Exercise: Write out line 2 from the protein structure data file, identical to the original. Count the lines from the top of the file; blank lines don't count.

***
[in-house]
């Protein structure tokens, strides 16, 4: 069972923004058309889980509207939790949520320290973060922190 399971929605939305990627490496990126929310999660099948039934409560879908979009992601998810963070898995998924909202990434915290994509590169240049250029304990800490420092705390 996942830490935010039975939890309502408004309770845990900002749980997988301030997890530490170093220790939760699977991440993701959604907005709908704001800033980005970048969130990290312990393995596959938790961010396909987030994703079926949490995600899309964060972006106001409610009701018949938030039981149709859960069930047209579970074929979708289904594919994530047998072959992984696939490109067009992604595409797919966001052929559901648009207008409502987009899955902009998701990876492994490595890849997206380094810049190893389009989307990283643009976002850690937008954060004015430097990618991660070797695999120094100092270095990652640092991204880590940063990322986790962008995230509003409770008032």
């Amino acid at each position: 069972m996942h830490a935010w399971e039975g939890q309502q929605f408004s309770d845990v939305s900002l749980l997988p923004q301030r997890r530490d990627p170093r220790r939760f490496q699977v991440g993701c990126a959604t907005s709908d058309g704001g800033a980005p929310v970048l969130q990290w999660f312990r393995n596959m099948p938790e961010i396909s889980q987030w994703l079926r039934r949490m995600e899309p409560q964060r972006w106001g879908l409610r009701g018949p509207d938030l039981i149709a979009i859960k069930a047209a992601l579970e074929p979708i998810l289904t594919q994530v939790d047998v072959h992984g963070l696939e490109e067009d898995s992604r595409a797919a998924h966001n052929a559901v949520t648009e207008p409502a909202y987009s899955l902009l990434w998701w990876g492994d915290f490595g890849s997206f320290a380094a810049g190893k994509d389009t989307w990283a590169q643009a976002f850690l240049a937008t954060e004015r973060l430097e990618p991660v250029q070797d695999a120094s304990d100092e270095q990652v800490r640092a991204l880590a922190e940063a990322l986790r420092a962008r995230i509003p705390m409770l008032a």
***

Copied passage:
């Protein structure tokens, strides 16, 4: 069972923004058309889980509207939790949520320290973060922190 399971929605939305990627490496990126929310999660099948039934409560879908979009992601998810963070898995998924909202990434915290994509590169240049250029304990800490420092705390 996942830490935010039975939890309502408004309770845990900002749980997988301030997890530490170093220790939760699977991440993701959604907005709908704001800033980005970048969130990290312990393995596959938790961010396909987030994703079926949490995600899309964060972006106001409610009701018949938030039981149709859960069930047209579970074929979708289904594919994530047998072959992984696939490109067009992604595409797919966001052929559901648009207008409502987009899955902009998701990876492994490595890849997206380094810049190893389009989307990283643009976002850690937008954060004015430097990618991660070797695999120094100092270095990652640092991204880590940063990322986790962008995230509003409770008032």